The Purpose Of Four Gospels

The reason that God gave the world four Gospels is understood by their precise construction.

Matthew, Mark, and Luke are focused primarily on the events of Jesus’ life, death, and resurrection. John’s Gospel is different, in that it is clearly written to explain the meaning of the events described by the other Gospel writers. John explains all of the things Jesus said and did in context with His power as God.

  1. Matthew writes to reveal Jesus as the promised King, the Messiah. He records twenty-five Hebrew prophecies from the Old Testament that are fulfilled by Jesus as the Messiah. This would be extremely important to the Jewish audience Matthew was seeking to reach.
  2. Mark presents Jesus to us as a servant who came to die for the sins of the world. For this reason, Mark leaves out many of the details of the other gospels in seeking to narrow the information to its basic content necessary to reach the simplest person, particularly the slave or uneducated.
  3. Luke writes from the perspective of a medical doctor and presents Jesus to us as a human being. Luke describes Jesus with great technical prowess, including tremendous details that are not present in the other gospels, while describing the very same events.
  4. John begins his Gospel of Jesus by informing us that Jesus did not have a beginning. He has always existed as the Eternal God (John 1:1). John’s genealogy of Jesus is simply, “In the beginning was the Word.” It is John’s intent to present Jesus to us as the Eternal God who came to offer salvation to the world. For this reason, he included the miracles Jesus performed to validate His claim that He is God and the only One qualified to save the world.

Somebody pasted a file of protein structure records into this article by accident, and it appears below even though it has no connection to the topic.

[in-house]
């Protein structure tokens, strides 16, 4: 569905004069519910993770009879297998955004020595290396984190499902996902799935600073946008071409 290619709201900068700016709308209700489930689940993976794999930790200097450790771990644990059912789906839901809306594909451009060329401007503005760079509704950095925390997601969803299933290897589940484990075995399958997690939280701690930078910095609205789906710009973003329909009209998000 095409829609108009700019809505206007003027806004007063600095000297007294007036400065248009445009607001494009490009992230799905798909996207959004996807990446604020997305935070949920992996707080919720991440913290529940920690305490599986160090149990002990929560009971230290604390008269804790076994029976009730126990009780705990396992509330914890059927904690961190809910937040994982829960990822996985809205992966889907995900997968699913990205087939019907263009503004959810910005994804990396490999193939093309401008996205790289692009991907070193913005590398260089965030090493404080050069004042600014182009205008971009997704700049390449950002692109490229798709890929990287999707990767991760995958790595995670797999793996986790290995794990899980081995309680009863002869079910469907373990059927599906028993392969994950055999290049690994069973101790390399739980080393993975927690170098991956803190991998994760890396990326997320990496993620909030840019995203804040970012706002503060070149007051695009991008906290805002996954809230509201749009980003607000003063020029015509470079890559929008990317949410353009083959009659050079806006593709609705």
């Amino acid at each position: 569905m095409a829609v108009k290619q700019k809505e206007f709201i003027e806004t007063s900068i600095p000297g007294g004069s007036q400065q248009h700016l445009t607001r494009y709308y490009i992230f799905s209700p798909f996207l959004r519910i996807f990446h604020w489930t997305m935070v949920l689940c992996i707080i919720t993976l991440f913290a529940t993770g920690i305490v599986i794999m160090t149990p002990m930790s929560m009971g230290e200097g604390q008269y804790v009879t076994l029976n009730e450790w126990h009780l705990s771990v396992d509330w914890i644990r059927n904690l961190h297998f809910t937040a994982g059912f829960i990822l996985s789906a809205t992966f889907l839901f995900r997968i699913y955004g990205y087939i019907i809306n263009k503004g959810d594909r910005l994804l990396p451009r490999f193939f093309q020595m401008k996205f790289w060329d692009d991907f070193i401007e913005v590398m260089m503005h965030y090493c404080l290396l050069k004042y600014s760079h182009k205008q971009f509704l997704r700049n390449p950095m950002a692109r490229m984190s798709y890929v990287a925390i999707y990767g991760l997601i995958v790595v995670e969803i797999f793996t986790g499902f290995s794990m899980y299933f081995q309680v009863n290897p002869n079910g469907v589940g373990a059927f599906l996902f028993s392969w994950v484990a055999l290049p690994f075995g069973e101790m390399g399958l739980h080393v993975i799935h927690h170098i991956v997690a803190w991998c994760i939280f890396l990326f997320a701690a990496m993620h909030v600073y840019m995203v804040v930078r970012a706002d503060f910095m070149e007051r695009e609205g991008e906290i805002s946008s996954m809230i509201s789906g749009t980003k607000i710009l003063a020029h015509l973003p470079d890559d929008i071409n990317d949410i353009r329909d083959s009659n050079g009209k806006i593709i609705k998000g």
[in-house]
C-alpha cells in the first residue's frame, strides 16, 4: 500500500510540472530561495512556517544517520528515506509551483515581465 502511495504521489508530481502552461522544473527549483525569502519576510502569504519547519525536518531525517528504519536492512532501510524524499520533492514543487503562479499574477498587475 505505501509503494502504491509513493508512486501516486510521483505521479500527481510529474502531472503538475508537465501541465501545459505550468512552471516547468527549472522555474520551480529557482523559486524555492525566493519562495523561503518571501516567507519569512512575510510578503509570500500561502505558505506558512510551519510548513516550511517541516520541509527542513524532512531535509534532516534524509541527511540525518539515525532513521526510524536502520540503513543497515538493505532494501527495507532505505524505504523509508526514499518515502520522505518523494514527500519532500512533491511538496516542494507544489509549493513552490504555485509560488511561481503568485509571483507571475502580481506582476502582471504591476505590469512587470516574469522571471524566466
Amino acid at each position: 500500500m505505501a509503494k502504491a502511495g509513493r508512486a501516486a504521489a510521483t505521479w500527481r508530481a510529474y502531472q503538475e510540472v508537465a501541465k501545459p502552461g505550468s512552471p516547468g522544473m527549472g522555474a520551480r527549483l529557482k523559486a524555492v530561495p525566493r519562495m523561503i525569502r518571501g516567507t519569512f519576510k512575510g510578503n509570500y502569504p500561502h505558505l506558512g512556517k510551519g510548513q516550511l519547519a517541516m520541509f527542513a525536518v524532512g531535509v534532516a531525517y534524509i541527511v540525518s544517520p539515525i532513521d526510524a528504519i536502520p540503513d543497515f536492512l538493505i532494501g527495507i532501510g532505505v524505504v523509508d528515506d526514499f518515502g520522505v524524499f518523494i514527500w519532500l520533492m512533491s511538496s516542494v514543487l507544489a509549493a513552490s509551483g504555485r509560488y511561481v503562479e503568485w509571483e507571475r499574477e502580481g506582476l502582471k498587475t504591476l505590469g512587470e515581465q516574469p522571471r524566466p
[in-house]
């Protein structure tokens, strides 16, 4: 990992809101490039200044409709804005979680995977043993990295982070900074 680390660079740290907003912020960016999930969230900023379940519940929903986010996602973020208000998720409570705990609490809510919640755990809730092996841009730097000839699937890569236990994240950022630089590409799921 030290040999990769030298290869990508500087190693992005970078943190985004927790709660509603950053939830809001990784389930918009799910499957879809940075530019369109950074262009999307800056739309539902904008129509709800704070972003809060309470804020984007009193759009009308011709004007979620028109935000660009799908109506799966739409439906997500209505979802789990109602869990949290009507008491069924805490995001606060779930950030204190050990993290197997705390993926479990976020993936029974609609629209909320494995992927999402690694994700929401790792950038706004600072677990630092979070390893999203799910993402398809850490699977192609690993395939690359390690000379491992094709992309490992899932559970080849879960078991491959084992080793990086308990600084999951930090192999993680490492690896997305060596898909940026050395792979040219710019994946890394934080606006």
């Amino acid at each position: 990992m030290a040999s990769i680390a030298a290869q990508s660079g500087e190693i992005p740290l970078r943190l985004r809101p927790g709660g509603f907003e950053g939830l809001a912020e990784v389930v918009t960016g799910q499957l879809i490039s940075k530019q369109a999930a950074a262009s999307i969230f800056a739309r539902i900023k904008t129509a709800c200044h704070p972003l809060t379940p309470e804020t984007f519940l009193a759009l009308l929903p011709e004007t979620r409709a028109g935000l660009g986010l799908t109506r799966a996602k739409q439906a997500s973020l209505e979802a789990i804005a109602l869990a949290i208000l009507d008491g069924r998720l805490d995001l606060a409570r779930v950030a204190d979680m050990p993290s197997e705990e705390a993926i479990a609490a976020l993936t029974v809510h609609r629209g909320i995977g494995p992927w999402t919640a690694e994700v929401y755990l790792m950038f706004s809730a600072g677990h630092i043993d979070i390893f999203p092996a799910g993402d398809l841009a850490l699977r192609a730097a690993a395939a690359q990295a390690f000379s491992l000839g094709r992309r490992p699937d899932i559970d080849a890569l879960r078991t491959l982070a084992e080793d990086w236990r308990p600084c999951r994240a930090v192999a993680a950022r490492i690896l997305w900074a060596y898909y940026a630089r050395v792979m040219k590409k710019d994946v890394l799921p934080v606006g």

If we read through a portion of text that is found in three or all four of the Gospels and carefully compare exactly what each writer is saying. You will see the same narrative, but with slightly different statements that either add or omit certain details. These details do not change the story, but they do tell us that we are reading four separate accounts by four separate writers who all saw the same events.

The writers of the four Gospels claim, 134 times, that they are eyewitnesses of all they wrote. We see in the text that Jesus called these four men to be His witnesses and they were with Him during His entire three and one-half years of ministry. These men say in the text that they saw Jesus perform miracles, but didn’t believe He was God or Messiah at first. They say that it was only after they saw Jesus crucified and then alive three days later that they were convinced, by the physical evidence of His risen body, that He is God and Messiah.